The idea that we should use client communications to let clients know that we care about the relationship isn’t new. It’s hard to argue that telling clients you appreciate them is a bad thing, so I won’t try. I’ll suggest, however, that if we’re passively appreciating our clients, we’re missing a significant opportunity to engage.

In fact, I believe that client appreciation activities now fall into one of two buckets.

  • Passive client appreciation is focused on the act of saying thank you. The objective is to ensure that clients feel thanked, so you’ve succeeded when you have communicated that thought. Examples would include cards, social events, inviting clients to charitable events or sending gifts.
  • Active client appreciation is focused on helping your clients to get better or solve problems. The objective is to ensure that you are actively supporting your clients, so you’ve succeeded when they succeed. Examples include providing clients with access to financial literacy content for their children or running a workshop that looks at stress reduction or how to protect your personal data online.

Put another way, passive appreciation is an acknowledgement of the relationship. The client is involved by “accepting” the appreciation. Active appreciation provides real support. The client is involved by using the appreciation to affect positive change, so you’ll benefit from providing more active appreciation.

How does this drive referrals? Friends share stories about positive change; you want to be part of that story they tell.

3. Take an integrated approach to marketing.

Too often, we treat client communications and marketing as if they’re two separate things. If your goal is to drive more referrals, these two things should be tightly aligned. The message you send to prospects should be consistent with the message you send to clients. And, better still, integration means you can leverage client communications to attract new clients for greater efficiency.

Here’s a sample process of a plan that results in shareable content that actively supports your clients and can be leveraged to attract prospects.

  1. Pick a theme or concern that is important to your clients. It might be raising financially independent children, philanthropic giving or managing cash flow in small businesses. Whatever it is should reflect the stated needs of your clients.
  2. Invest an hour of your time and identify three great articles, from credible sources, that relate to your theme. As you’re reading those articles, identify the five most common questions the authors are answering.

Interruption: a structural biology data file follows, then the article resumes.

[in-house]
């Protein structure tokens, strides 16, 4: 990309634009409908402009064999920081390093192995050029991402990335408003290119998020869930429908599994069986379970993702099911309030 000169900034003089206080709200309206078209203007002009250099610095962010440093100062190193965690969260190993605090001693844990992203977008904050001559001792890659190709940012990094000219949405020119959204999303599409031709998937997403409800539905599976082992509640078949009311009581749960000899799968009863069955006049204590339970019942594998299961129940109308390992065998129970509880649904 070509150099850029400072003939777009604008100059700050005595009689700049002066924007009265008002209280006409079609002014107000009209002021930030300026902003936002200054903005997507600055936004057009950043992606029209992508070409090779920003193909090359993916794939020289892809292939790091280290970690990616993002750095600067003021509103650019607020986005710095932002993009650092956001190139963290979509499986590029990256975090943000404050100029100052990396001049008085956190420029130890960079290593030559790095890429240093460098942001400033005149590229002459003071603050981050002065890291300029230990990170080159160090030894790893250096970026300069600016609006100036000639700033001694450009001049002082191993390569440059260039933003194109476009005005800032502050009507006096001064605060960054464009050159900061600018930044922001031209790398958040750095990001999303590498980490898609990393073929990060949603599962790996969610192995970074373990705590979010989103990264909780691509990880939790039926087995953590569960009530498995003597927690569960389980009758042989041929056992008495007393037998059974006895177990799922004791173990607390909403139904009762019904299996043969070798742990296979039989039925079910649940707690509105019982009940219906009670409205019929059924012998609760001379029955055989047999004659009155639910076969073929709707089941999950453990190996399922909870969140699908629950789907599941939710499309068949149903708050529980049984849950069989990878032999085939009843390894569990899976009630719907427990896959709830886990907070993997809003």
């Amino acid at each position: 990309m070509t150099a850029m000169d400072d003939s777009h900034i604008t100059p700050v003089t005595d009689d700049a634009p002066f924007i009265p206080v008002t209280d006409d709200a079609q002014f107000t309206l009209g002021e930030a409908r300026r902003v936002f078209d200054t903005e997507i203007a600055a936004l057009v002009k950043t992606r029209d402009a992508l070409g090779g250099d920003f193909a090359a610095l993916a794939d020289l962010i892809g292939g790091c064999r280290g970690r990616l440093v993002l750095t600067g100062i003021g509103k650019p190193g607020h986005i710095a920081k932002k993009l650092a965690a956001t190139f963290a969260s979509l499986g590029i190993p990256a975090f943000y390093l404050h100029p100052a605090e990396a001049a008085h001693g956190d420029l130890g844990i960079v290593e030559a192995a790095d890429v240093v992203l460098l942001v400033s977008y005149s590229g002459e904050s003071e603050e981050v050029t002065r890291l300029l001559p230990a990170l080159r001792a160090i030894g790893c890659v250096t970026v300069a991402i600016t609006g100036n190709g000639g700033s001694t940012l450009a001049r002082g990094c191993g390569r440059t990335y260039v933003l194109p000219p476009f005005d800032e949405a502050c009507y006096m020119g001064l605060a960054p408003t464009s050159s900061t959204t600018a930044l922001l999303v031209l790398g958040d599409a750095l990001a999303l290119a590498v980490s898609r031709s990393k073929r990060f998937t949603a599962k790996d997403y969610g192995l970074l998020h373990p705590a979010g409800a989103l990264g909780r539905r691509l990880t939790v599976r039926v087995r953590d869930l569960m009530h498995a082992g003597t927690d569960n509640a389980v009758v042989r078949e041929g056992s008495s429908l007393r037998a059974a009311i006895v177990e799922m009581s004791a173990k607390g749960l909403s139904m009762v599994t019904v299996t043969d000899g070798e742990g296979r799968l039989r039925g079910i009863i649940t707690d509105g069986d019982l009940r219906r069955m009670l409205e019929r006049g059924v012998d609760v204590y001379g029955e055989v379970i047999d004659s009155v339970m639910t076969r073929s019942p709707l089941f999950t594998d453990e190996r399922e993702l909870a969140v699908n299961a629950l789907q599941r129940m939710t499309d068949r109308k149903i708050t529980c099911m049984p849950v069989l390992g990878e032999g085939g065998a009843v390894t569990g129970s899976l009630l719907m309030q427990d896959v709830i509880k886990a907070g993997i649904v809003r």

3. Send an email to clients, highlighting those questions and linking to one of the articles. Then, link to that article on social media, send the link to prospects and pass it along to your centers of influence.
  4. 2-4 weeks later, email the next article, summarizing the key message. Then, repeat the social media share, prospect and center of influence communications.
  5. 2-4 weeks after that, email the final article with the summary. This time, include a P.S. that indicates you will be bringing clients together for a discussion on the topic and they should look for the invitation. And once again, repeat the social media share, prospect and center of influence communications.
  6. Two weeks later, send an invitation to a small event on that same topic.
  7. One week after the event, send a summary of the key takeaways from the event and send that to clients, prospects and COIs. Create a single slide with those takeaways and post it on social media and create a “client-friendly” summary for COIs to share with their clients.
  8. Follow-up with key clients, prospects and COIs to see if they have questions or want to meet.

The entire client communication campaign takes 7-12 weeks to execute. If you did nothing else, you would have added significant value for your clients, prospects and centers of influence. The big difference is that you focused your energy on a single theme, which makes you more efficient and more likely to get referred to clients facing that same challenge.

Sometimes making yourself more referable means tweaking existing strategies and tactics, rather than creating something completely new. In this case, it’s all about leveraging existing client communications to drive more referrals.

Julie Littlechild is speaker, writer and the founder of Her firm helps advisors design their client and team experiences to support a compelling personal vision for the future. She can be reached at

The opinions and views expressed herein are those of Julie Littlechild. SEI bears no responsibility for their accuracy. Julie Littlechild and Absolute Engagement are not affiliated with SEI or its subsidiaries.

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John Anderson

John Anderson

John Anderson is the creator and lead author of Practically Speaking blog and Managing Director of Practice Management Solutions for the SEI Advisor Network.